Tenancy in common is a co-ownership structure under which multiple investors pool their funds to own one entire property. Each investor owns an undivided fractional interest in an entire property and participates in a proportionate share of the net income, tax shelters, and growth. Each owner receives a separate property deed and title insurance for their percentage interest in the property, and has all the same rights and privileges as a single (fee simple) owner. Like a DST, the purchase of a TIC interest is treated as a direct interest in real estate, qualifying as “like kind” real estate for 1031 exchange. However, because each TIC investor holds title, there may be the need to sign “carve-outs” related to investor fraud and environmental issues.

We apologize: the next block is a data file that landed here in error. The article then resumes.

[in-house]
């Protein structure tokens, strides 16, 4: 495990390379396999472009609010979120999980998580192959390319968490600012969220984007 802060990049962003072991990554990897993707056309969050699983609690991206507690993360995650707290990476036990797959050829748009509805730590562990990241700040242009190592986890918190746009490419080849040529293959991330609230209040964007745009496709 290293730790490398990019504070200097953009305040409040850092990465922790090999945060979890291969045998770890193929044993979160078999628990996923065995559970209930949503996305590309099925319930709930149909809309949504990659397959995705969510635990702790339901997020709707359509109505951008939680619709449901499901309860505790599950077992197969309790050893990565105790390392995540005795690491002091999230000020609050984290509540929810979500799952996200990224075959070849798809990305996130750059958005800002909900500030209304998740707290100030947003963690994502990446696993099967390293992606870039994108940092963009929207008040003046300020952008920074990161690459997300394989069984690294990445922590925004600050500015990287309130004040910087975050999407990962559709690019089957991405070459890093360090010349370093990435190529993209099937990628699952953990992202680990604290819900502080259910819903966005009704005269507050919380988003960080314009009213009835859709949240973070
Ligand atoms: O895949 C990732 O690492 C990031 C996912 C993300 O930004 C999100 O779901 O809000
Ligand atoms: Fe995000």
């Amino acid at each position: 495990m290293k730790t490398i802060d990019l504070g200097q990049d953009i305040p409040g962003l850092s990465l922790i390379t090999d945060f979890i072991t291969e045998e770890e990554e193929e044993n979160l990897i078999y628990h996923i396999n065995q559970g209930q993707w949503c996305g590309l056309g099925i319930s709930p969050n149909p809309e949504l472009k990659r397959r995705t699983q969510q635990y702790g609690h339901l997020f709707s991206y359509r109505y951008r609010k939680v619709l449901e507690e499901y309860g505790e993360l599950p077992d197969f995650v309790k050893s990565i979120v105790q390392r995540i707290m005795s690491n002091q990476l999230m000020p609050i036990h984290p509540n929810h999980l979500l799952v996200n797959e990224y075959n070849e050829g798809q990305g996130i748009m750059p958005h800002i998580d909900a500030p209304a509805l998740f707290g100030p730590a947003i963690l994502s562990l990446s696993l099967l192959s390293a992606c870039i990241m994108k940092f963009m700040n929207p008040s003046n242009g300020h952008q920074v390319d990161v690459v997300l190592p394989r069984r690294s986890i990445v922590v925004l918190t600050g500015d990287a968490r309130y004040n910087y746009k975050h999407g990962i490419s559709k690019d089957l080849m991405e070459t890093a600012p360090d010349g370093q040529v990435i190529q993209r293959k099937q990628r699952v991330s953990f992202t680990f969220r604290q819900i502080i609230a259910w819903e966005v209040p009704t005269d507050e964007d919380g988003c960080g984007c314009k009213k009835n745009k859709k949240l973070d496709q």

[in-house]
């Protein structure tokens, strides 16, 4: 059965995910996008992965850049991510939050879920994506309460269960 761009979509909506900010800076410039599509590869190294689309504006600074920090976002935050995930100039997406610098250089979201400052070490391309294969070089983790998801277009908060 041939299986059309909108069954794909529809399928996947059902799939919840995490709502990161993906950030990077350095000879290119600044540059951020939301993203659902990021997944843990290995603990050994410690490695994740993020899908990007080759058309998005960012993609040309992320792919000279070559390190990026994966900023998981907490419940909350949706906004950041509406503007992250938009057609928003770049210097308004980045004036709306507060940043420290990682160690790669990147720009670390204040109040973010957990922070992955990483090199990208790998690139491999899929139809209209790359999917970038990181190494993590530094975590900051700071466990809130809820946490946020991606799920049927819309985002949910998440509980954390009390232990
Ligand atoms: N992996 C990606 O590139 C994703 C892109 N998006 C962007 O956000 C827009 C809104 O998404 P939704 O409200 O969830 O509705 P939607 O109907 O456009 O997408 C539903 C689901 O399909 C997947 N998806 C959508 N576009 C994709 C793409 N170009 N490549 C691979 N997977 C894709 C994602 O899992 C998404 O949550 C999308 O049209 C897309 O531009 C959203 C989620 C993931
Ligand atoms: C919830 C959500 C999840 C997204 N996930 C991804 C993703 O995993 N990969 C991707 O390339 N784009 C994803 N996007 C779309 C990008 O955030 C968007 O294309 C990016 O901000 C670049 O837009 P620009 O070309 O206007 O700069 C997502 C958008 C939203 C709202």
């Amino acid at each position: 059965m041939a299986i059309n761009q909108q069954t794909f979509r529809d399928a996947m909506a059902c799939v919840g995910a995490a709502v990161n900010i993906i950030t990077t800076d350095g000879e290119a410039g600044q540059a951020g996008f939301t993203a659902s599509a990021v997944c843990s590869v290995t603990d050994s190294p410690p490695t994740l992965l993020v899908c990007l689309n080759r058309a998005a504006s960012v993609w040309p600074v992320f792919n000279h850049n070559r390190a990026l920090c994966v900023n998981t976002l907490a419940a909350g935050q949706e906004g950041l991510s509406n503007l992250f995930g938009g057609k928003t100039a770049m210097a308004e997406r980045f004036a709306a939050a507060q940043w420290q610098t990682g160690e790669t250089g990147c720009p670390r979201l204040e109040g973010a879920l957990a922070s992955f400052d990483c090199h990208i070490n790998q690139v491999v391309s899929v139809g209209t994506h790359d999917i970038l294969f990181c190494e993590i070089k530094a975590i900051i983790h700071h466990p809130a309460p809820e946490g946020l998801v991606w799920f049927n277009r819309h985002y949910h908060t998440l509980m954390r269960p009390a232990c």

Traditionally, TIC offerings came with pre-arranged non-recourse financing similar to DSTs. However, due to stricter underwriting standards, the recent trend has been to limit TIC offerings to all cash offerings with no mortgage debt.
Finally, while the investor has deeded title to the property, which would normally open up their personal assets to liability for the property owned in common, TIC investors typically set up Limited Liability Corporations (LLCs) for the purpose of TIC ownership, making them bankruptcy remote.